The rest is history.

Ken


--------------------------------------

Kenny, Michael Rylander says the pitch book was yellow and is actually sending me a copy!

Steve Alburty

And here it is, courtesy of Michael Rylander, proof positive that TBWA, which wanted to use a "forward slash" to show how future-oriented the company is, is actually using a "backward slash." (Look it up in Wikipedia!) Thank you, Michael!

L1040100.JPG

Oops. Wait a minute. Laurie Coots something to say:

It isn't about modern it was about hierarchy.

Here's our blurb:

The slash is our rallying cry.

The worldwide symbol that brings us together.
Constantly pointing us toward the future.
Challenging us to think not only about “what is”
but also “what could be.”

It connects the most passionate, creative minds in the world,
granting them the independence to believe in their instincts
and trust the magic.

It is a symbol of our prime skill.

Our ability to see and define the possibilities of tomorrow,
and to transform a client’s future through the power of an idea.
It is our diagonal lightning rod for change.

In classical taxonomy when you write the slash this way "/" it usually means that what follows the slash is subordinate or lesser than what came before the slash. A daughter phrase

Whereas, when you use the backslash "\" what follows the slash is equal to, and a peer of the what came on the other side, I understand this is also the rule in computer programming.

We used this explanation to help us get 250 offices to change their agency names so that they lead with TBWA\...

And that's the real fucking story.

Best,
Laurie

August 10, 2010

Apple Creative Team, 1984

Apple-Creative-Team-1984-1
(Click on the photo to see a larger version.)

This is the original Apple Creative Team. I look at these photos and I have two reactions: a) they were so young, and b) who in the hell are they? I've checked with people who WORKED on the Apple account and their brains are as warped as mine are. So I'm going to ask you to post a comment and help identify all of them.

If you count each row, left to right, #2 is Lee Clow and #3 is Steve Hayden. #6 is Richard O'Neill.

#6 (we're in the second row now, is Penny Kapousouz. #9 (seated on the stool) is Gary Johnson. #13 is Joe Sosa.

After that, I've going to ask for your help. There are three rows. Add a comment to this posting that begins with a number and then identifies the person.

Go!

August 09, 2010

Megan Kent

megankent.jpg

Megan Kent worked at Chiat/Day as a planner, training under MT Rainey in CA from 1985-87, then again in NY as Mary Maroun's partner in running the NY office from 1987-1989. With Fred Rubin's help in 1998 we won 9 out of 11 new business pitches!!!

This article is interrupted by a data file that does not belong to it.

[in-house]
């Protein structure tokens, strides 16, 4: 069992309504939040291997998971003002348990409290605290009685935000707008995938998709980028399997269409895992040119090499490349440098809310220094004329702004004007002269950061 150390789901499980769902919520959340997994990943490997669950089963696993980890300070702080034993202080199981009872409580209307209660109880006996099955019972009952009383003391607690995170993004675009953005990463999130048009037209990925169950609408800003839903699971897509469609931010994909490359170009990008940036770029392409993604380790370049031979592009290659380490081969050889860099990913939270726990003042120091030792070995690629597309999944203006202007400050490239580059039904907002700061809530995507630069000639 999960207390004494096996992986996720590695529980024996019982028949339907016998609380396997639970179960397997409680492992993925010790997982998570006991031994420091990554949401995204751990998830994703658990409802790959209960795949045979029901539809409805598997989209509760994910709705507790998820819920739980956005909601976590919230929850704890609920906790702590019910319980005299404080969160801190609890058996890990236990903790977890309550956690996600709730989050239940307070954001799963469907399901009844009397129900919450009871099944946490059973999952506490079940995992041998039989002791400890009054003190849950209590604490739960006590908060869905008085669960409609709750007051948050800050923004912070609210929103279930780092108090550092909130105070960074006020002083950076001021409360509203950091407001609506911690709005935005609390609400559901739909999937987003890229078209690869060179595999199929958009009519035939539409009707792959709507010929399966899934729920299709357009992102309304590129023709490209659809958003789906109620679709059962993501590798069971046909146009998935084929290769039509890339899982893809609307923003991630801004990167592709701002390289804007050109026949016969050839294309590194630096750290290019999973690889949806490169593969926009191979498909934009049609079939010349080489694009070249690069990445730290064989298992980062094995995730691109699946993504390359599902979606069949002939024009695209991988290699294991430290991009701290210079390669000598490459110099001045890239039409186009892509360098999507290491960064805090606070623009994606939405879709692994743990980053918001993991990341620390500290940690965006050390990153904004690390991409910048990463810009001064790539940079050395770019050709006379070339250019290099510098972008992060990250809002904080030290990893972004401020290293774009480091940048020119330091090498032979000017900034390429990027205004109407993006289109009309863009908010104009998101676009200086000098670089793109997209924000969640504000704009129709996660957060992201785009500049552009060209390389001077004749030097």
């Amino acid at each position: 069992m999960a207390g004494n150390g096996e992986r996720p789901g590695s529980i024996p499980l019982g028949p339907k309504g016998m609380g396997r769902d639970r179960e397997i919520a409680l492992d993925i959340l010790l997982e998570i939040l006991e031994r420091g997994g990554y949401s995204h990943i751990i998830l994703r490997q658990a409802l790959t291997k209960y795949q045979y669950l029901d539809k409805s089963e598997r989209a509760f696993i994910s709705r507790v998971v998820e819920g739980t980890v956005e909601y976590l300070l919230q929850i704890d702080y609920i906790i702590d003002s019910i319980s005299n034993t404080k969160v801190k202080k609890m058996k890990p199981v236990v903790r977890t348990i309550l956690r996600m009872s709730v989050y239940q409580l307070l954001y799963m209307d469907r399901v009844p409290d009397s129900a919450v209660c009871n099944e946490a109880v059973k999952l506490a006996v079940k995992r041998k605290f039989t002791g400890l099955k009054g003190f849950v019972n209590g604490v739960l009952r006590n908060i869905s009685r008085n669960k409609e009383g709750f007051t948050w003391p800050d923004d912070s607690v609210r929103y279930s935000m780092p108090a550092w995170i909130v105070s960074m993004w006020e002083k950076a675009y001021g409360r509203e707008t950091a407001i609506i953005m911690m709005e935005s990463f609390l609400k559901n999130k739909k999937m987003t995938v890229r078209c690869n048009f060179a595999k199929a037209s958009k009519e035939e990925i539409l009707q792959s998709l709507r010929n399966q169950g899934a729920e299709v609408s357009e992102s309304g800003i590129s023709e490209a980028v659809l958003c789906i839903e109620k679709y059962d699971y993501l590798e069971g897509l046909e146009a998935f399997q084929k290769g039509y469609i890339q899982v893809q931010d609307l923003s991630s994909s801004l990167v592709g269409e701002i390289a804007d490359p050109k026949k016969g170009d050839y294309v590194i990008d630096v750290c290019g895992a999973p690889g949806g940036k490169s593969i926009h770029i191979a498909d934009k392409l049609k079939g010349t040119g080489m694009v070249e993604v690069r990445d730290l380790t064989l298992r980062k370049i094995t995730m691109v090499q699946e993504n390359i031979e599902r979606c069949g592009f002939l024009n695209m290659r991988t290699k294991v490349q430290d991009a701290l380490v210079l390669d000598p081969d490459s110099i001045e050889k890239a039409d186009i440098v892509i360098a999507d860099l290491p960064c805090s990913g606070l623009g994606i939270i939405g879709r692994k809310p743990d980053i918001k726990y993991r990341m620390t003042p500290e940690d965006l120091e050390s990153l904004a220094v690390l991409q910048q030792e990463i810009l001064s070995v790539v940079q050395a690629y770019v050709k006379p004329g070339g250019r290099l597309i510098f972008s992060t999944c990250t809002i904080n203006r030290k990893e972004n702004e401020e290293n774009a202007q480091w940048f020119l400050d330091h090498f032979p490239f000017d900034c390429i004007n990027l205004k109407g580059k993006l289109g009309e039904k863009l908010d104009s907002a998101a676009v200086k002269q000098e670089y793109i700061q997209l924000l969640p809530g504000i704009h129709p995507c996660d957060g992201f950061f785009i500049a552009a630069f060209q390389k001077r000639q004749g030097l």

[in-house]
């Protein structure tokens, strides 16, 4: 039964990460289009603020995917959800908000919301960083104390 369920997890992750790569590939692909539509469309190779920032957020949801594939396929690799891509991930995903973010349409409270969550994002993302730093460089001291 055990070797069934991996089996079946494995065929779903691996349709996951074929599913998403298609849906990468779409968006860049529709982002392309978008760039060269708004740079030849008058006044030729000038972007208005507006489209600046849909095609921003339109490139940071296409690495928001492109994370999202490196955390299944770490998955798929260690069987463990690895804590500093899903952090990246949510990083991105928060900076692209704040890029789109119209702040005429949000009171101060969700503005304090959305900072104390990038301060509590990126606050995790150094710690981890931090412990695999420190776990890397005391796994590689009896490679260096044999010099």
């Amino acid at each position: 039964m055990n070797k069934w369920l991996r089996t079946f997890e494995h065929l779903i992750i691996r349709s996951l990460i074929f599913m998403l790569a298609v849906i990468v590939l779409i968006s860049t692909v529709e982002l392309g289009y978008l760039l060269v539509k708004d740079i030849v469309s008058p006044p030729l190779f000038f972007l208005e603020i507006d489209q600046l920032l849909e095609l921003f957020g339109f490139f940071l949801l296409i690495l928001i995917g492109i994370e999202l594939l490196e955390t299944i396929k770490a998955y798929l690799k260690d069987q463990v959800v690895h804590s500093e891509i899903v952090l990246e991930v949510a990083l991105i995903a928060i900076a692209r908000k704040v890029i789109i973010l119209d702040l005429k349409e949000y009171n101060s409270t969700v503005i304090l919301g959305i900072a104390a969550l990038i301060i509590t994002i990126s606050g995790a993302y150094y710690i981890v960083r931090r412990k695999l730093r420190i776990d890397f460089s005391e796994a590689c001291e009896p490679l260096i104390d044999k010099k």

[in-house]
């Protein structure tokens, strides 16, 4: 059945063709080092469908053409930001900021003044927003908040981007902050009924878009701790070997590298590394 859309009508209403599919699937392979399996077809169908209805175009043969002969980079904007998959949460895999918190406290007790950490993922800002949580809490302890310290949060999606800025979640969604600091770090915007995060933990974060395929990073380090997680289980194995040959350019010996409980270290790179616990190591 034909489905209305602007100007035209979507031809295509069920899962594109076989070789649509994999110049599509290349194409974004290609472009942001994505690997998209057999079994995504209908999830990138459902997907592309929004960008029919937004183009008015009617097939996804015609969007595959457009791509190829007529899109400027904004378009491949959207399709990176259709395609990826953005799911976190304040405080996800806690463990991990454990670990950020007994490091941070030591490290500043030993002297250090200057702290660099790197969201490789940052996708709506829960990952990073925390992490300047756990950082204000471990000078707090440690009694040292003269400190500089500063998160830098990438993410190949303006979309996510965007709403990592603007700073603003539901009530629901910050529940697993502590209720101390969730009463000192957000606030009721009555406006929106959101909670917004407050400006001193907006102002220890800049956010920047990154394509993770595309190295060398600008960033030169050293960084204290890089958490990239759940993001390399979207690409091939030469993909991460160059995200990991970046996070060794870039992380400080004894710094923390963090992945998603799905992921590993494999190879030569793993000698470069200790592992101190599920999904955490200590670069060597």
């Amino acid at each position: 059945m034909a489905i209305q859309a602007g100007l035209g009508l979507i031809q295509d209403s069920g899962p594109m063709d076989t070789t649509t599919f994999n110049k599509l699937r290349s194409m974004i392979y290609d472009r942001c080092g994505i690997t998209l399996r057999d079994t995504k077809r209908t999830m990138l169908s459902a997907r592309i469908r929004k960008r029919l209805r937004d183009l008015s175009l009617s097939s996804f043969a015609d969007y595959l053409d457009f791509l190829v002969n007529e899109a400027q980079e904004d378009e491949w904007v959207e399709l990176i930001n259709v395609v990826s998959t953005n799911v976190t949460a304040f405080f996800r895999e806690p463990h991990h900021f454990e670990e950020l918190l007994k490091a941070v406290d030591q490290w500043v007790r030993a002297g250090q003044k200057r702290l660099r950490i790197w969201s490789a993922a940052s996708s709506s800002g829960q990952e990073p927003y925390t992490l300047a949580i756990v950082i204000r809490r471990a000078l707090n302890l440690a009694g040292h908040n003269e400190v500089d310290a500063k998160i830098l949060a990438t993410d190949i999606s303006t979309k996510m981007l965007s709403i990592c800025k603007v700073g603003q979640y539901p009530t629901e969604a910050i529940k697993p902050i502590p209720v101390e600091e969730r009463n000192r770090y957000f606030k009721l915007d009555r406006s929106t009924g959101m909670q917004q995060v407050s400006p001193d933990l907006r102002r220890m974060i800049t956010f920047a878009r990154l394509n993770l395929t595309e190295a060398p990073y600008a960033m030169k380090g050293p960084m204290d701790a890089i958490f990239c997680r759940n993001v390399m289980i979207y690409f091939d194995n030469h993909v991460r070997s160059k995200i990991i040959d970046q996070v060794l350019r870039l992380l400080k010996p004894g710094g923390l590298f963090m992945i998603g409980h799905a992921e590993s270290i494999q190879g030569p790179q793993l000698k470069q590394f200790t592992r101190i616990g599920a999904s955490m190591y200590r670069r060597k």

This alone might qualify for Megan's entry into the Jay/Day hall of fame, but now she's gone and opened her own company! It's called Brand Synchronicity, which is a fabulous name, but one which Winthrop Paroo would have trouble with. (Please, for God's sake, tell me that somebody gets that reference.)


August 05, 2010

Rodney Pringle

Rpringle
Andrea Sommer continues her search for alums during her visit to New York and look who she found in Central Park: Rodney Pringle!

August 03, 2010

Andrea Sommer

One of this site's most loyal followers has been Andrea Sommer. She's been connecting with many alums, photos forthcoming. In the meantime, here are some shots of the best office C/D NY ever had, as well as the best BAR we ever went to, as well as some photos of her and her son seeking out Sommers on Ellis Island.

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Alex Bernstein

What I enjoy most about the history of C/D are those people who worked there for a short time and then went on to establish the careers they were meant for.

An example might be C/D alum Alex Bernstein, who has had a piece published in the literary journal, 22.

Bruce Ascher


Ascher

I came into New York City last week for a couple of days and was staying with friends on the UWS. So I'm walkin' up Broadway at about 104th St. and I hear my name being called. It turned out to my a former employee of mine, Bruce Ascher!

(Before I was head of MIS, I ran Print Production and Bruce and Peter Franke and John Doepp worked for me.)

Bruce is still in Print Production and is now working for a new start-up ad agency called Republic.

He busted my chops about when I was interviewing for his position and I must have told Peter Franke that Bruce had a "Jew-fro." Sigh. You could say things like in those days and get away with it. I hired him despite his hair and he turned out to be a great addition to the department.

Steve Alburty